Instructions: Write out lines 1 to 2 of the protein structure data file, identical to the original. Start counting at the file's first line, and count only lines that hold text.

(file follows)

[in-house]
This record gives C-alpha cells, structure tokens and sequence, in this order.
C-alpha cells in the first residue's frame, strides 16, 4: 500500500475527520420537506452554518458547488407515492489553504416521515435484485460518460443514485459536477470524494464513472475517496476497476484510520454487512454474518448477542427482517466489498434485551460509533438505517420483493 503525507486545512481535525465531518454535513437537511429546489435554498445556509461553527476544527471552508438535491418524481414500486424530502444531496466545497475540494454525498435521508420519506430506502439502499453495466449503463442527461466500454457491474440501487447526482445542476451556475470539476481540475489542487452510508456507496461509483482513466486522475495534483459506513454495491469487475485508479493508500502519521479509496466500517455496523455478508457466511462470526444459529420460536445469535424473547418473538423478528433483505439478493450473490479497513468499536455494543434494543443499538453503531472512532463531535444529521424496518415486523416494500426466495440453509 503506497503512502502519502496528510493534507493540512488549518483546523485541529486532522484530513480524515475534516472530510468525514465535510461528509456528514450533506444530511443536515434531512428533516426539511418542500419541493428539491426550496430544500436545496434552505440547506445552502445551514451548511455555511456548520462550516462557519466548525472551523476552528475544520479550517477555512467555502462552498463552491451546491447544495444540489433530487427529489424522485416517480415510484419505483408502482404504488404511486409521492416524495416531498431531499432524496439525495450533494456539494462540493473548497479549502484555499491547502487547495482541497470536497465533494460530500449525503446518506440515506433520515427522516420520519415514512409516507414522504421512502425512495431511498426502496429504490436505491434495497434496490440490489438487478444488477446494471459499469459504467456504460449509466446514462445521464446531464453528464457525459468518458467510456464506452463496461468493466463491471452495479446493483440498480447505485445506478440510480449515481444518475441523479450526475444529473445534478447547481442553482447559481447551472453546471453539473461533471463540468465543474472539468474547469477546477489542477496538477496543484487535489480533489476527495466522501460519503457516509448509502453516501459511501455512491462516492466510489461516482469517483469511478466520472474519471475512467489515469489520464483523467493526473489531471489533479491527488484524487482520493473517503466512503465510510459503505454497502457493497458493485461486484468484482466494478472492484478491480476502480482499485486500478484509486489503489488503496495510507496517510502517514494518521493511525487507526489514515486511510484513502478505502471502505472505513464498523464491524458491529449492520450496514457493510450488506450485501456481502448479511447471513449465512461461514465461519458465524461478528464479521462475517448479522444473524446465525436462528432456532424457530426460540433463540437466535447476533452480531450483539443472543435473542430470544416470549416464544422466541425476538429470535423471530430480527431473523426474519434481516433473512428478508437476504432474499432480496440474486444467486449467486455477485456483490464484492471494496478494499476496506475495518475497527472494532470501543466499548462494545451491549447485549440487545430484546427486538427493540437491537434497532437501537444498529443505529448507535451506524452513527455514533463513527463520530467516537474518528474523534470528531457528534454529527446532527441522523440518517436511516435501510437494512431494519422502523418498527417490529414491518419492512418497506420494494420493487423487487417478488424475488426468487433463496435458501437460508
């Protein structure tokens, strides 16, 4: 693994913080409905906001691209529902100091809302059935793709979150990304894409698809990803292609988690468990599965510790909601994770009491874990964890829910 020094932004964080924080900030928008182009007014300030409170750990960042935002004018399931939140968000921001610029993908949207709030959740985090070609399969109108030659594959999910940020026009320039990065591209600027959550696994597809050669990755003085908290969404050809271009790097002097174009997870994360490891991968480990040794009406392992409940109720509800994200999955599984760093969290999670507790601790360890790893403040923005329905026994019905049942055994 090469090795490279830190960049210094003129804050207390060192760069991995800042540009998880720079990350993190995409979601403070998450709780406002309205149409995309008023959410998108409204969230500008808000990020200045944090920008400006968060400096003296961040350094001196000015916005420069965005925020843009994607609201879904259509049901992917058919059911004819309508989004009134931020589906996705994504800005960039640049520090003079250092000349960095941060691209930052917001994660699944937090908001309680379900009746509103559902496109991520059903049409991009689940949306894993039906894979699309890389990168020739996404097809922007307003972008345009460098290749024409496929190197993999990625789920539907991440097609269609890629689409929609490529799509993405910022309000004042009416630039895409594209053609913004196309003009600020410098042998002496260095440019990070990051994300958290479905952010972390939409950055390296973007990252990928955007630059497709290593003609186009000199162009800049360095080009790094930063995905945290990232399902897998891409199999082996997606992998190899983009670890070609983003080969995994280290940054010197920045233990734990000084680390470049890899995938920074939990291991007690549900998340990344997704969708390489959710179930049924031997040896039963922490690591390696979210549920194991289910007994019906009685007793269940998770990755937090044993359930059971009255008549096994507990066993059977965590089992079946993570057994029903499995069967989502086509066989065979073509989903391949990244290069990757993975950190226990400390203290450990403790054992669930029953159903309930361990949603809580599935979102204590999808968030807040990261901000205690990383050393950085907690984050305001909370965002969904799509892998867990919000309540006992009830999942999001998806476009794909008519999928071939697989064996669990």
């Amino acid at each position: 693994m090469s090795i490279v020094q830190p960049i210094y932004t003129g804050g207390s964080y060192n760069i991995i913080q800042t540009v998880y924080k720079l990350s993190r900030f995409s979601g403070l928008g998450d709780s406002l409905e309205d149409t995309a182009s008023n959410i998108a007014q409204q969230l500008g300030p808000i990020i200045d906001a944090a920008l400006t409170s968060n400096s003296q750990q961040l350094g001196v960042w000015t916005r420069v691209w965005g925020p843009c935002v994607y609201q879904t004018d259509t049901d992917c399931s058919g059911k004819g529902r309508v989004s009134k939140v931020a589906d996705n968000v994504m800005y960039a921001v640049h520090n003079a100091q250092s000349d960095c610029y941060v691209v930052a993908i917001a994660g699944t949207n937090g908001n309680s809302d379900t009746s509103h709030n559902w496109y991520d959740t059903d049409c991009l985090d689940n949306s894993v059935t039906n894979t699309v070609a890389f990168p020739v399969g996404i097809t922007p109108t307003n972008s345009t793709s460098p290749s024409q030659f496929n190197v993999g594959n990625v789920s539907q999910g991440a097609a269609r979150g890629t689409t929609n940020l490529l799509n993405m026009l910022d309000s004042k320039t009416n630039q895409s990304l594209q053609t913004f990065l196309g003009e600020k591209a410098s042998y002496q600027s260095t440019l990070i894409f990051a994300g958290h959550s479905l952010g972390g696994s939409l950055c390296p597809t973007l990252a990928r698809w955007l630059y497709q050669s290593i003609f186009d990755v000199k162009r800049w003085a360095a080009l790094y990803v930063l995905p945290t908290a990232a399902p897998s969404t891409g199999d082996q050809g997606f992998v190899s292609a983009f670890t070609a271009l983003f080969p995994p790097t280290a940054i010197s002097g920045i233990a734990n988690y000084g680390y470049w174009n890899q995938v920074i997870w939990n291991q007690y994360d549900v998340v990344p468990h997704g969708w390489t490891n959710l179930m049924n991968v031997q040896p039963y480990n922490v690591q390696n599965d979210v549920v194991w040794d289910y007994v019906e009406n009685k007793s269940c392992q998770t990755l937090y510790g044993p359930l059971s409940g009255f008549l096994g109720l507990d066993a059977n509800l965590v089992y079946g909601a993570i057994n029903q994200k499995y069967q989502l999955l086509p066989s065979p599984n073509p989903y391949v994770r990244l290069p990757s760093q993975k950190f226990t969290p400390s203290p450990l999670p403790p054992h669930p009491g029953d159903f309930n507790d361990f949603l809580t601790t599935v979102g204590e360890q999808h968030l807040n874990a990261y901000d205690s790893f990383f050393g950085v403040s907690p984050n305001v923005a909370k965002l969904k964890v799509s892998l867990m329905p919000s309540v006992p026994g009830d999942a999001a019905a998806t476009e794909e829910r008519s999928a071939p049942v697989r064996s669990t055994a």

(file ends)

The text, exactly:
[in-house]
This record gives C-alpha cells, structure tokens and sequence, in this order.